There is exactly zero chance of comrade Williamson getting a fair trial at the NCC – and even less chance of being exonerated. We expect that he will (eventually) be expelled. So let us be clear what his ‘crimes’ are: like Jackie Walker, Marc Wadsworth and many other Corbyn supporters who have been smeared, vilified and wrongfully accused of anti-Semitism, he will be expelled for stating that the tiny number of cases of actual anti-Semitism in the party have been weaponised, amplified and woven into a hugely distorted, politically motivated narrative. He will be expelled for the crime of questioning the commonplace that the party has become institutionally anti-Semitic because of Jeremy Corbyn’s leadership. He will be expelled, in other words, for daring to state the truth.

As Naomi Wimborne-Idrissi of Jewish Voice for Labour put it at the NEC lobby, “Now even questioning if somebody really is an anti-Semite is proof that you are an anti-Semite yourself.” Or, in the words of Moshé Machover, who also addressed the event: “The proof that Chris Williamson was right to question the party’s response to such false allegations is, of course, his own treatment by the party.”

There are obvious similarities to the case of Ken Livingstone. The former mayor of London might have been slightly clumsy in his off-the-cuff remarks about Hitler – who, he said, “supported Zionism until he went mad”. Of course, he got the date wrong when he said Hitler came to power in 1932 (it was a year later). It was also wrong to personalise the shift in policy. But the point he was making about the collaboration of the early Nazi regime and Zionism is basically correct, as comrade Machover outlines in his excellent article, ‘Anti-Zionism does not equal anti-Semitism’.

Livingstone’s original punishment for saying what is now deemed unsayable was a one-year suspension. The NEC was probably hoping that things would die down and that he could be allowed to sneak back quietly into the party. But, of course, by giving in to the witch-hunters and suspending him in the first place, the NEC and the leadership helped to fuel the flames and allow the witch-hunt to grow out of all proportion. So, instead of readmitting him, they planned to add another 12 months to his suspension. At this stage though, the rightwingers in and outside the party had grown so emboldened that anything less than Livingstone’s expulsion was not acceptable. Livingstone resigned to save Corbyn from further blushes.

We do not expect comrade Williamson to do the same. Contrary to Livingstone and many other Labour lefts, he is quite prepared to publicly criticise Corbyn. We note with interest the open letter circulated just before the July 9 NEC meeting, which has been signed by Mike Leigh, Ken Loach, John Pilger, professor Avi Shlaim, Alexei Sayle, Lowkey, Brian Eno, Professor Ilan Pappe and some other well-known people. This has no doubt been prepared with Williamson’s input:

Jeremy’s victory in 2015 was almost immediately followed by an onslaught against his supporters – starting with black and Jewish socialists – maliciously misrepresented as anti-Semites by disparate forces hostile to the prospect of a Corbyn-led government. Chris was sometimes their only parliamentary ally and advocate. The party’s complicity in this campaign of systematic harassment of black and Jewish members with long histories of fighting racism rendered all activists and MPs fair game, including Jeremy and members of his shadow cabinet.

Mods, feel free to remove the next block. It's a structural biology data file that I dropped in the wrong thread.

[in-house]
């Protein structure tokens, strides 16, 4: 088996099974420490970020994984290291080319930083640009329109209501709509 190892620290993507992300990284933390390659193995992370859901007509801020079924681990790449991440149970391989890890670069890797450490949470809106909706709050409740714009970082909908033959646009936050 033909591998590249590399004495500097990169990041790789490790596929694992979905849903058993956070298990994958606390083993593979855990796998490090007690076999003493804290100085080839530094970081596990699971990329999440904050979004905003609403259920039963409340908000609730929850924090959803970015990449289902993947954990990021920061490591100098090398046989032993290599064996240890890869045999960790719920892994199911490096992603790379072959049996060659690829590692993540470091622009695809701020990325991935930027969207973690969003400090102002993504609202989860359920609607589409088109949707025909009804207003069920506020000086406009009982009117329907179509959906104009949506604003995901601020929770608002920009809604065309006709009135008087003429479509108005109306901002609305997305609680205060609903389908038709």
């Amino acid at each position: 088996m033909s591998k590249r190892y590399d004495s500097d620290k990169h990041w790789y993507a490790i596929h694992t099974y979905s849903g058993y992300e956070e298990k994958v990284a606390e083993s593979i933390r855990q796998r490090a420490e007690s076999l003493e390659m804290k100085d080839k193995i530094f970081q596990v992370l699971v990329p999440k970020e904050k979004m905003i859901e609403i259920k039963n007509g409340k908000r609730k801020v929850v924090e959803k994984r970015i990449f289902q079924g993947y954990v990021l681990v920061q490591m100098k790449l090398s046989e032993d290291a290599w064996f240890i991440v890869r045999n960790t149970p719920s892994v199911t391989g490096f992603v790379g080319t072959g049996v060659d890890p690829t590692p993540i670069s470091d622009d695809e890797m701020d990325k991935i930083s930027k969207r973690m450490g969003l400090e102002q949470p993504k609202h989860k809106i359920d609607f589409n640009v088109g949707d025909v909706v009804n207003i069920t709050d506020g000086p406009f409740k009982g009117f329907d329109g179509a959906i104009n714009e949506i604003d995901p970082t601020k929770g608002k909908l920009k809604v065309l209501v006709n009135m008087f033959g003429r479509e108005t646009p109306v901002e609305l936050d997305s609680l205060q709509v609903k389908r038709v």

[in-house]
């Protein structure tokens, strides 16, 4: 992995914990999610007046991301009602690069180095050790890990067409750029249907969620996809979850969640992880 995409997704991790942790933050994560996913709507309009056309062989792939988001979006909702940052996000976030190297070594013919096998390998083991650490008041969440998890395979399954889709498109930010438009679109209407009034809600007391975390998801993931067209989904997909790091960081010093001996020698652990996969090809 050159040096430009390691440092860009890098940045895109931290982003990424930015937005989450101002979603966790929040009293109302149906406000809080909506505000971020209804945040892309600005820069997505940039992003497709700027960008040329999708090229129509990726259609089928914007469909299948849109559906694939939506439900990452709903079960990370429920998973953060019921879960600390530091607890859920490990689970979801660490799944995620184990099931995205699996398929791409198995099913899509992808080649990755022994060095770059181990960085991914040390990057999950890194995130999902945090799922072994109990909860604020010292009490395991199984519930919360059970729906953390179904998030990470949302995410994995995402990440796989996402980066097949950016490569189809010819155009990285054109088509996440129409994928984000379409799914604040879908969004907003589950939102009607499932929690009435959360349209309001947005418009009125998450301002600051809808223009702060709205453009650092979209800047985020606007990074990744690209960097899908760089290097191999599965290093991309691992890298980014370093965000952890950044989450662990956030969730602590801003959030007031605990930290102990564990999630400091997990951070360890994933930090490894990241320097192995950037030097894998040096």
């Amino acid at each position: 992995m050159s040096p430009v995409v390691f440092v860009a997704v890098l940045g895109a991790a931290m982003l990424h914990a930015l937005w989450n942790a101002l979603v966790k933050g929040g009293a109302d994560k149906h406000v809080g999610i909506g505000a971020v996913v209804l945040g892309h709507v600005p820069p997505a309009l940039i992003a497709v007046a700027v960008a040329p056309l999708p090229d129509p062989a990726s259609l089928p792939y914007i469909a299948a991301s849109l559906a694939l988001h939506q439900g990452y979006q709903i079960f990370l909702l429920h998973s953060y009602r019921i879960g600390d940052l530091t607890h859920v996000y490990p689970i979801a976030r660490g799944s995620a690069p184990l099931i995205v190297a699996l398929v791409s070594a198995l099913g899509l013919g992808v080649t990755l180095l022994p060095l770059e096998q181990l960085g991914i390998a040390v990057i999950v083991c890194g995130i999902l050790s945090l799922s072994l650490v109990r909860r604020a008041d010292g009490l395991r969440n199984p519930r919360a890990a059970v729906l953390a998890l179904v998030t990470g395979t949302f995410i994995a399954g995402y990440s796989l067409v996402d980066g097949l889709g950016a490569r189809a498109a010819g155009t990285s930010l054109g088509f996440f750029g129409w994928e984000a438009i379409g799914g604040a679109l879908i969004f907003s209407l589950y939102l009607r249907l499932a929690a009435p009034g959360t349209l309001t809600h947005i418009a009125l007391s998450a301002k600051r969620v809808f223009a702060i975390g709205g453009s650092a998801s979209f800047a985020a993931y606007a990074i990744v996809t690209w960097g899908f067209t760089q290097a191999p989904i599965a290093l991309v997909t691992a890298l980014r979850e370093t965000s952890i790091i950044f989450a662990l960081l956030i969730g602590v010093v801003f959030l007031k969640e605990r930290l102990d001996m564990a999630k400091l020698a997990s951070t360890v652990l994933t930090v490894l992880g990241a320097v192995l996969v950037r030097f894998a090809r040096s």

This paragraph points to the ridiculous nature of the witch-hunt. Chiefly directed against Corbyn and his supporters, it could only become so successful because of “the party’s complicity” – ie, that of Jeremy Corbyn himself and those around him.

What’s an anti-Semite?

We note that Gordon Brown and Keith Starmer are now demanding that “anti-Semites” should be “automatically expelled from the party”. That begs the question: what exactly is an anti-Semite? Thousands of party members have been suspended and investigated – and not because they show actual “hostility to or prejudice against Jews” (which is how the Oxford English Dictionary defines anti-Semitism).

Most complaints are based on (sometimes sloppy) comments made in the heat of an online debate, when somebody, for example, writes ‘Zionists’ when they should say ‘the Israeli government’. Or somebody sharing a meme or a video that, on much closer inspection, turns out to be the work of an actual anti-Semite – does that make the sharer anti-Semitic? How about having your words taken out of context, twisted and rearranged?

Or take the evolution of the term ‘Zionism’. This is a label chosen by the Zionists themselves to describe their political ideology. Yet we have seen dozens of examples of Labour members being investigated simply for their use of the word – often merely in a descriptive fashion. They are presented with a charge sheet that reads:

The Chakrabarti report states: “The word ‘Zionist’ has been used personally, abusively or as a euphemism for ‘Jew’ … Use the term ‘Zionist’ advisedly, carefully and never euphemistically or as part of personal abuse.” Do you think that your comments are against the spirit of this?”

Ditto Jon Lansman, who wants to ban the diminutive form, ‘Zio’, because for him it is an insult.